Seat belt retractor rewind spring assembly
This invention relates to an improved seat belt retractor rewind spring assembly. In accordance with this invention, a rewind spring assembly is provided having the "bridling" effect wherein the coiled flat strip spring is retained by a spring cap which exerts an outwardly directed bending load on the end of the spring which engages the cap. This bridling effect has been found to increase the efficiency of the coil spring. The rewind spring assembly according to this invention improves over prior art designs in that completely automated assembly is possible through the provision of a novel spring cap design, assembly fixture and assembly process.
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BACKGROUND AND SUMMARY OF THE INVENTION
This invention relates to coiled spring assembly and particularly to one adapted for use with motor vehicle seat belt retractors as a belt rewind spring.
Seat belt retractors are used in all types of motor vehicles to store seat belt webbing which is a part of the occupant protection system of the vehicle. Retractors employ a rewind spring assembly which causes the belt to be withdrawn into the retractor and rolled onto the retractor spool. The rewind spring assemblies typically used with retractors are comprised of a spring cap which retains a coiled steel strip spring. The spring has an outer end which engages the spring cap and an inner end which engages the rotating retractor spool shaft. Many types of existing rewind spring assemblies employ a spring cap which defines a small pocket which communicates with the interior of the cap by an aperture. The radially outer end of the spring has a bent over hook shaped end which engages the end pocket. While such spring assemblies operate successfully, they are relatively inefficient since, when the spring is wound tighly around the center shaft, the outer radial end of the spring is permitted to pivot in the end pocket which results in non-uniform stress levels on the spring. Optimal efficiency of a spring is achieved when the entire steering is subjected to a uniform stress level. As a means of increasing the efficiency of rewind spring assemblies, some retractor manufacturers have adopted spring cap designs which provide a so-called "bridling" effect. By designing the spring end retaining pocket of the spring cap such that a bending load is imposed on the spring end which urges the end of the spring to be forced toward the inside cylindrical surface of the spring cap, the efficiency of the spring can be increased. Enhanced efficiency of the spring permits shorter and lighter spring materials to be used, thereby providing savings in terms of component cost and also reducing the weight and size of the rewind spring assembly. Although it is currently known to provide a retractor rewind spring featuring the bridling effect, the processes now used to fabricate such rewind spring assemblies are very labor intensive and therefore costly, thereby detracting from the advantages of providing the bridling effect. Moreover, current designs of spring assemblies which provide the bridling effect require different spring caps depending on the rotational direction that the spring is wrapped therein.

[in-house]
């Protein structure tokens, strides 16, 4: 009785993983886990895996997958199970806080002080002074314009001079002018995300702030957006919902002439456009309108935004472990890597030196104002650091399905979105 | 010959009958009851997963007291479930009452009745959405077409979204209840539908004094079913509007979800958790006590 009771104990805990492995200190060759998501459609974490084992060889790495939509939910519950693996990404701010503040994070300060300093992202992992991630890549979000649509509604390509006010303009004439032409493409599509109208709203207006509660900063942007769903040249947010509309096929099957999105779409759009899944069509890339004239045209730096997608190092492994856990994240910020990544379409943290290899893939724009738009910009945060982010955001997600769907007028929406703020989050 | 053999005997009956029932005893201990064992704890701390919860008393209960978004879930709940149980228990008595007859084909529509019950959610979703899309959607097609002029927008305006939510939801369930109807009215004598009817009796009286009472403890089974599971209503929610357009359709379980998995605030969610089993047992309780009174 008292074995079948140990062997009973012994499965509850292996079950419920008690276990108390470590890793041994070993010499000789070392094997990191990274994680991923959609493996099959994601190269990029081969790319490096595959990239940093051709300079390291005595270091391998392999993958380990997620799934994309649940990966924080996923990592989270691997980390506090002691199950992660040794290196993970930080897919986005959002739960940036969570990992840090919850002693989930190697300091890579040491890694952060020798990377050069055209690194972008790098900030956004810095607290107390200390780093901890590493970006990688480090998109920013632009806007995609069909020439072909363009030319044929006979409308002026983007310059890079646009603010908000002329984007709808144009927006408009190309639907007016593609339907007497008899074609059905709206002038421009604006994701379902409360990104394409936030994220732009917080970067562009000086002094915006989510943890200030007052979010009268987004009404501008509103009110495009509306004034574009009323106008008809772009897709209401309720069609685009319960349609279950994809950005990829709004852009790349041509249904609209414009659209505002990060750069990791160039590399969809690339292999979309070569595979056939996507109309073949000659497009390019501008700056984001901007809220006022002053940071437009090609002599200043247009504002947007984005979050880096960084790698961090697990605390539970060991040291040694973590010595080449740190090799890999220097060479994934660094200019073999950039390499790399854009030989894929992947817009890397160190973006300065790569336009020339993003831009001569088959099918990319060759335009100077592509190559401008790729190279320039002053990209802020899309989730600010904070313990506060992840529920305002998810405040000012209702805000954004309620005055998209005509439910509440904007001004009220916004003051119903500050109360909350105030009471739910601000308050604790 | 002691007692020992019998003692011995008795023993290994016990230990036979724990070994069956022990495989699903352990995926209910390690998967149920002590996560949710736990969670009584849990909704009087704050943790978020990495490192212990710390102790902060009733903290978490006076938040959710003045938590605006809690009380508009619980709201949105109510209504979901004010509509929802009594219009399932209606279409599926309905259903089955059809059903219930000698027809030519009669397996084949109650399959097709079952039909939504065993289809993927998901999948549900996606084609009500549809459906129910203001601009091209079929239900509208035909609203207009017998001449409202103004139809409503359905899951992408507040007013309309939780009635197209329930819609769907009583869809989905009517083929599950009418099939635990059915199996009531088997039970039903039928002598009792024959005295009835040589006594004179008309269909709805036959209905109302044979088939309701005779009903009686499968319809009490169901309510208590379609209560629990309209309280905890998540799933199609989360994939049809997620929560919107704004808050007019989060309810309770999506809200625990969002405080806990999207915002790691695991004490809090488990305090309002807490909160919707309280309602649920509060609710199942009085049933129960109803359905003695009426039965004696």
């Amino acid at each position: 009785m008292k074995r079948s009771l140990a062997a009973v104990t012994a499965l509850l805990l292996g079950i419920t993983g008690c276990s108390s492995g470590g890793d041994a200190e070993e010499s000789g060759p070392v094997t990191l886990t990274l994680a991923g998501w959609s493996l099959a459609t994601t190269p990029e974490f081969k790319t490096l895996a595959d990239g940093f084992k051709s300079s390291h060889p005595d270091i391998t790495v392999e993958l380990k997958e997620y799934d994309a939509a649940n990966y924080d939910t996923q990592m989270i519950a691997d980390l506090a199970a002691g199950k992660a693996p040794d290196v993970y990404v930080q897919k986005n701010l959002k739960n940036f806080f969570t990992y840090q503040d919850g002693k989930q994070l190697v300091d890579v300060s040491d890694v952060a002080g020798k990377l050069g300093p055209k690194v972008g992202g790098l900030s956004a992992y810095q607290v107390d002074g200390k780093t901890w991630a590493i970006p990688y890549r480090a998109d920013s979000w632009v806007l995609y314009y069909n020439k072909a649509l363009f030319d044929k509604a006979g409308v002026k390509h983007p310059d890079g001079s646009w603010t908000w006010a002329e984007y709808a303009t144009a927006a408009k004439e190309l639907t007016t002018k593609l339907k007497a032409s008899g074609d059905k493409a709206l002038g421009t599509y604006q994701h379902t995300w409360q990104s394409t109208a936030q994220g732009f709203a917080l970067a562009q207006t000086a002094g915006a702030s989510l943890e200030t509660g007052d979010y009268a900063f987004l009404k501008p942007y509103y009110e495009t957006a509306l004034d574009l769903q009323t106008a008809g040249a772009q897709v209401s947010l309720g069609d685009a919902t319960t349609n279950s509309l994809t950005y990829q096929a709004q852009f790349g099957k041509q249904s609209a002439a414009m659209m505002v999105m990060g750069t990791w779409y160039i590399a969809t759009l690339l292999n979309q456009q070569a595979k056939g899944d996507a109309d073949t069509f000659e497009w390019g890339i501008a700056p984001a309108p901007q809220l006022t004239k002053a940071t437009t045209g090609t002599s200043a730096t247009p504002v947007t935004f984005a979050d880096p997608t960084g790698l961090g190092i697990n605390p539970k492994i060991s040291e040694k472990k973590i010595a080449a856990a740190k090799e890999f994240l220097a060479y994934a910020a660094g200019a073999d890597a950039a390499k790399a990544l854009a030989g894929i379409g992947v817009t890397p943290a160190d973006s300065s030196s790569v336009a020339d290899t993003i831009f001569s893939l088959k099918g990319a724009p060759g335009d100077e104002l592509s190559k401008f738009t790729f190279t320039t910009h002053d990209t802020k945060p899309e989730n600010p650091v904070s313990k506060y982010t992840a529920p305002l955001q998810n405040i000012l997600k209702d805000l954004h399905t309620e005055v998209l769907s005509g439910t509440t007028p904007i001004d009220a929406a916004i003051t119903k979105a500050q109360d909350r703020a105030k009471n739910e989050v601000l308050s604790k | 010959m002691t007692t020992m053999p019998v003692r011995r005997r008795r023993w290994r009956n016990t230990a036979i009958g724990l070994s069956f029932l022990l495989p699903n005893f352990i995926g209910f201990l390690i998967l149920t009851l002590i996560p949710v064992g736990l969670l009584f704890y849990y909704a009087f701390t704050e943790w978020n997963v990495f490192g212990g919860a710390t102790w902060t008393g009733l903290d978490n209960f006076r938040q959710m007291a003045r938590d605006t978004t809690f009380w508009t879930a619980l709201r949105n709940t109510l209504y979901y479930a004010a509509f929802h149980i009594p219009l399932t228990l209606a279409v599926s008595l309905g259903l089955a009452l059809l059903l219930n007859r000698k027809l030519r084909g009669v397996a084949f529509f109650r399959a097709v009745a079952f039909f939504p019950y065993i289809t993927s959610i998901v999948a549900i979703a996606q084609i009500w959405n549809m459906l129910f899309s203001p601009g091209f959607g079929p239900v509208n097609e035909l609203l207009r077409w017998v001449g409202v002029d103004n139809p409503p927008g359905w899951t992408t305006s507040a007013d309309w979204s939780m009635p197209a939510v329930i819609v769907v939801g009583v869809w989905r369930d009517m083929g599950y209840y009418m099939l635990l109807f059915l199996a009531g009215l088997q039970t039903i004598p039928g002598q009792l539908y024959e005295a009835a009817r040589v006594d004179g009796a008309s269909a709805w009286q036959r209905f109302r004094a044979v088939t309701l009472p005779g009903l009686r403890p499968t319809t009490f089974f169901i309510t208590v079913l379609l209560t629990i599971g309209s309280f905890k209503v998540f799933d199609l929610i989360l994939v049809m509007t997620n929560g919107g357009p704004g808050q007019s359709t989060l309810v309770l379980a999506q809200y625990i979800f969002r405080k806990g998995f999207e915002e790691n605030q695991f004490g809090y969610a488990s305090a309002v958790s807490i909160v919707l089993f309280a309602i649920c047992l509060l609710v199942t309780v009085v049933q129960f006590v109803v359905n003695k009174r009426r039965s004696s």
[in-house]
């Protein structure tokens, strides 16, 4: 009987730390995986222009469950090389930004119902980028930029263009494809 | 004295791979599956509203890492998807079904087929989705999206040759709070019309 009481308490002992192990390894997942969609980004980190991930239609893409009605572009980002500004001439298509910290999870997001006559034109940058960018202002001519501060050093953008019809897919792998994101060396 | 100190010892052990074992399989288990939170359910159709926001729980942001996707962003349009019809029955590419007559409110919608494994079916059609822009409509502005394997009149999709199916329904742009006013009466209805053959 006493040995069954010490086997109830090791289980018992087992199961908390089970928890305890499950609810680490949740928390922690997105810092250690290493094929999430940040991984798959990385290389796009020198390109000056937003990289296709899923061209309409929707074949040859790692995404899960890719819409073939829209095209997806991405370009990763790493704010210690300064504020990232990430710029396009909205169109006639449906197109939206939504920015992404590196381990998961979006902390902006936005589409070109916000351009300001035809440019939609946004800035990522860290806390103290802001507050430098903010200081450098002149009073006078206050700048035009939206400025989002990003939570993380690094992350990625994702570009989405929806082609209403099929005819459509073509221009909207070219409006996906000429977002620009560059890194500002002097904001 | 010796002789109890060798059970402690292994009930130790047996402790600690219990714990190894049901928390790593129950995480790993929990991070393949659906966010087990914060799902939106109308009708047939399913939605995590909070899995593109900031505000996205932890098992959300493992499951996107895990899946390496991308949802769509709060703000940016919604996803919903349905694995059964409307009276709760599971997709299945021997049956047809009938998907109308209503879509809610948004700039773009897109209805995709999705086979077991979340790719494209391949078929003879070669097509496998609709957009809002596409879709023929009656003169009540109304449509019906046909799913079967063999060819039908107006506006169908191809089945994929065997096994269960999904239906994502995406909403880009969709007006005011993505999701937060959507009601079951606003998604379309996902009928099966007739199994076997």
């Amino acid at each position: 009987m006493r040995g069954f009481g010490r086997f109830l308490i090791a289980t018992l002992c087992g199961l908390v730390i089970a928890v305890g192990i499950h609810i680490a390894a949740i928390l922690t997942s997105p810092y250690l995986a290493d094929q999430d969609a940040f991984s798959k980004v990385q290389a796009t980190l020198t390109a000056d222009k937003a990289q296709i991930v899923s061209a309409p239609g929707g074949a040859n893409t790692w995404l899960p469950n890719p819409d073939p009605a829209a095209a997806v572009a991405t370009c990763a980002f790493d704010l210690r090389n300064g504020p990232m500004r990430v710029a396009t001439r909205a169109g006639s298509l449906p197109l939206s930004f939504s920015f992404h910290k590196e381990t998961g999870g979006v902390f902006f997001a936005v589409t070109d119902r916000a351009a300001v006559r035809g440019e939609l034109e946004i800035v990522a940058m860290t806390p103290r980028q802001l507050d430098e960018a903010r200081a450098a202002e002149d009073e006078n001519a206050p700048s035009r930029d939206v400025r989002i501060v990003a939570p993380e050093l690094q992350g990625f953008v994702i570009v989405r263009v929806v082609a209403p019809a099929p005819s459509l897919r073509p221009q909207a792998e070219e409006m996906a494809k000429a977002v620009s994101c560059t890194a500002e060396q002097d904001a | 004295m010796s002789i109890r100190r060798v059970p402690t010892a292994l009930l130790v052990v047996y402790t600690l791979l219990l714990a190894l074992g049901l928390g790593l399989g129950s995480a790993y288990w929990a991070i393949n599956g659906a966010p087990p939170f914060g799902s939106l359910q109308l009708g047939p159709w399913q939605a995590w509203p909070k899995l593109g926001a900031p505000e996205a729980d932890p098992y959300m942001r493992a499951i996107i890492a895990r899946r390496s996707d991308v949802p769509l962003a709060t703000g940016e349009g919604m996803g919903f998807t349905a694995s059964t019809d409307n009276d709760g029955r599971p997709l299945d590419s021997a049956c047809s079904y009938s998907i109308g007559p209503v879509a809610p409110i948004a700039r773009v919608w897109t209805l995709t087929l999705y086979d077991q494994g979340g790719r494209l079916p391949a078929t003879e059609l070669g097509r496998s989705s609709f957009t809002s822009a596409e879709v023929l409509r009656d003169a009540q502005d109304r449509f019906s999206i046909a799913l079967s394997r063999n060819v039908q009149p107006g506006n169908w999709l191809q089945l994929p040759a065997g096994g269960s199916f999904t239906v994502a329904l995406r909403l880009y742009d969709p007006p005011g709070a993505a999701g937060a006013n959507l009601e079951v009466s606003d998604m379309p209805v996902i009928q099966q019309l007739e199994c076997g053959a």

In view of the foregoing, it is an object of this invention to provide an improved rewind spring assembly particularly adapted for use with seat belt retractors which produces the bridling effect but which can be assembled and manufactured at a minimum of cost. It is a further object of this invention to provide a spring cap which is adapted for rewind springs to be installed therein which are wrapped in either of the rotational directions.
Additional benefits and advantages of the present invention will become apparent to those skilled in the art to which this invention relates from the subsequent description of the preferred embodiments and the appended claims, taken in conjunction with the accompanying drawings.
BRIEF DESCRIPTION OF THE DRAWINGS
FIG. 1 is a plan view of an exemplary seat belt retractor of a type with which this invention is advantageously practiced;
FIG. 2 is a plan view of a rewind spring assembly in accordance with one prior art design showing the spring in a relaxed state;